(Closed) opinions on wedding registries

posted 8 years ago in Etiquette
Post # 3
615 posts
Busy bee
  • Wedding: June 2013

I had a registry and I am very happy that I created one.

Registeries :

  • allows you some control over gifts you might receive (people often shop off the registry instead of trying to figure out a good gift
  • allows guests to give you a gift that you might actually want/use
  • allows guests to give you a gift instead of cash (some people do not like to give cash)
  • makes it easy for people to give you a present at a bridal shower or engagement party (if you have one or both of these parties)

Prior to the registry, my DH and I received a few engagement gifts.  While we were very appreciative of the thought, we had no use for any of these gifts.  The gifts did not go with the style of our house and basically took up room in our small apartment. 

Post # 4
572 posts
Busy bee

I think registries have almost become tradition. It just gives you guests ideas of what you and Fiance like and would be interested in getting. Its not quit the traditional world anymore, and most liekly you two have most of your living things because you have lived together.

People will get you what they want to get you, but there will be those few that have no idea and will be thankful for the registry!

Post # 5
1290 posts
Bumble bee
  • Wedding: August 2013

I am always grateful for registries.  I still might pick out another gift, but it takes the pressure off of me. 

Post # 6
30388 posts
Honey Beekeeper
  • Wedding: November 1999

It depends on where you live and your cultural background.

Post # 7
69 posts
Worker bee
  • Wedding: July 2014

I work at a Crate&Barrel in Seattle and we deal with registries a ton. I also have A LOT of people coming in and registering who say their family was bugging them because no one knew what to get them but wanted to give them gifts. Or guests coming in buying random stuff saying the couple didn’t register but they still wanted to give a gift. I think people appreciate the guidance for what the bride and groom like. I don’t think I’ve met anyone who thinks they’re rude yet!

Post # 8
966 posts
Busy bee
  • Wedding: August 2015

I think registries are nicer than wishing wells (no offense to the wishing wells out there!), as long as you put stuff with wide range of prices for everyones budget, and mention that it isn’t compulsory, just an ideas board if people get stuck 🙂  even if someone doesn’t buy from the registry, having a look at it might at least give them more of an idea of what you would like/need.  I’m not a huge fan of the registries for honeymoons and stuff, I understand the practicality of it but personally when I attend a wedding, I’d like to give a gift of something a bit more personal.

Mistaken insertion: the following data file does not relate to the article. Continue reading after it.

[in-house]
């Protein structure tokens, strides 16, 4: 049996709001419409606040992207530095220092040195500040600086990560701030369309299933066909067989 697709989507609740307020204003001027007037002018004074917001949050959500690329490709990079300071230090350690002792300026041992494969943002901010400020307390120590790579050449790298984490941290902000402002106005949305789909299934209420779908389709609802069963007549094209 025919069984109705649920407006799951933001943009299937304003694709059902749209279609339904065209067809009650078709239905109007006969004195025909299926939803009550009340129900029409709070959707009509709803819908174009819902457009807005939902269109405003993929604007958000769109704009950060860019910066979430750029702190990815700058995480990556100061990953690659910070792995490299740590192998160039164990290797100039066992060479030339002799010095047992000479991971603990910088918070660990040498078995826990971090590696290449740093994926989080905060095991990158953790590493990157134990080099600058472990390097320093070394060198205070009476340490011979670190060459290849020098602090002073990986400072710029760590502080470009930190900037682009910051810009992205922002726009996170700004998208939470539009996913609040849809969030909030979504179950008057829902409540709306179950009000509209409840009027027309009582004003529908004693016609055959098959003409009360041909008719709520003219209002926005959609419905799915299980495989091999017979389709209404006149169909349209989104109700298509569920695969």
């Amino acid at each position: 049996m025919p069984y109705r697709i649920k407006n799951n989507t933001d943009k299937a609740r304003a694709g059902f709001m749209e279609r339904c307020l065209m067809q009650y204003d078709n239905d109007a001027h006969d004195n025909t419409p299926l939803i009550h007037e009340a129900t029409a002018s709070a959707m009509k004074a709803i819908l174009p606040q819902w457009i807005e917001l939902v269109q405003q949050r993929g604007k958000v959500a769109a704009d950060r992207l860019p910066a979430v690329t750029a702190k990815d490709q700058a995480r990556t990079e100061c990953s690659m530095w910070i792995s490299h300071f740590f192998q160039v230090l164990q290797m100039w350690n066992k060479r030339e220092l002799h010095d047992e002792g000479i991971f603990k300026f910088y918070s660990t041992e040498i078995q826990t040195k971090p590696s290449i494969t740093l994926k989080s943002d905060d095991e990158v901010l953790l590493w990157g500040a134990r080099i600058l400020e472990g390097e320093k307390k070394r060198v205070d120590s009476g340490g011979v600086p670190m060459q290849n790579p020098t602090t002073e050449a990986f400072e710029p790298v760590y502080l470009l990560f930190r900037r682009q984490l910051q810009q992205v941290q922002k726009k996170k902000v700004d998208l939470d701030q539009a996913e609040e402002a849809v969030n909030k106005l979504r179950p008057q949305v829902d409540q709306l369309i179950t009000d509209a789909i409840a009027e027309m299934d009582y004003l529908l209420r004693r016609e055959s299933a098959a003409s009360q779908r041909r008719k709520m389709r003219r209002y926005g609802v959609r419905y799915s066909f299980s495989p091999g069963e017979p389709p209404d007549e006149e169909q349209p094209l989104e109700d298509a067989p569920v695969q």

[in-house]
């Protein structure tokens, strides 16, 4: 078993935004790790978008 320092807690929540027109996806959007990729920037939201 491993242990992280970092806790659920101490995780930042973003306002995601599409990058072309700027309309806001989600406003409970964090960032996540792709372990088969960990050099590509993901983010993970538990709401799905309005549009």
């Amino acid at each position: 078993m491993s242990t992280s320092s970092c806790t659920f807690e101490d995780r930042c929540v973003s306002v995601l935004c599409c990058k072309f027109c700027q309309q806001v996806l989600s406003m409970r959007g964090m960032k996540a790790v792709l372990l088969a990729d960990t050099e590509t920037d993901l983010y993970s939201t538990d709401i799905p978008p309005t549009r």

Post # 9
2354 posts
Buzzing bee

Registries are not done where I live. I guess they used to be part of tradition at some point (at least, boxed gifts were when my grandmother was young), but even for my parents’ generation, couples lived together before getting married and didn’t really need househould items as much, and over time cash gifts have become customary. Most people will want to offer something to the bride and groom when they get married, so in prevision of that, most couples get a cardbox or ”wishing well” to collect the envelopes, it’s not seen as begging for money, but rather as a convenience for the guests who don’t have to carry their gift around all evening. Cardbox and wishing wells have even become part of the decor and they’re often made to suit the theme, just like the cake or the centerpieces.

Now when it comes to registries, of course my opinion is biased because I’m an ”outsider” to this tradition. It’s also why I don’t think of new forms of registries, like honeyfund or homefund, to be offensive. Coming from a place where cash gifts are offered to help the couple get WHATEVER with it (hell, a giant plasma screen if you wish), it makes sense to me to offer money for a travel or for a downpayment, as anyhow it will not entirely cover the cost, but it can allow the couple to have something nicer (or get a bigger downpayment faster).

What I don’t like about traditional registries is the belief it’s supposed to help the couple’s household, and that you should register for needs vs wants. Good if it makes you feel better, but I personally don’t buy it. Year after year all I’ve asked my parents for Christmas (when they ask me my gift list) is something useful to the household and this year, I just couldn’t come with any suggestion. Yes, that KitchenAid Mixer that comes in 10 different colors is awesome, but truthfully, it’s not a need, it’s a want for most people. Same with China. Same for decorative items, etc. etc. Don’t get me wrong : I don’t see anything wrong with requesting any of these. I am a firm believer the gifts offered to the couples must be to PLEASE them, and if having a 400$ mixer pleases you, good for you. I just have a problem with the mentality that says it’s the only way to go for wedding gifts, that any other form of ”gift suggestion” is tacky, and that you’re not supposed to tell anyone about the existence of the registry. If it wasn’t for all that, I would consider the registries the same way I consider any other gifts. But I tend to be more critiqual of registries, mainly because I’ve seen many people who use them being extremely judgemental about other forms of gifts and gift-giving practices.

If that makes any sense…

Post # 10
1082 posts
Bumble bee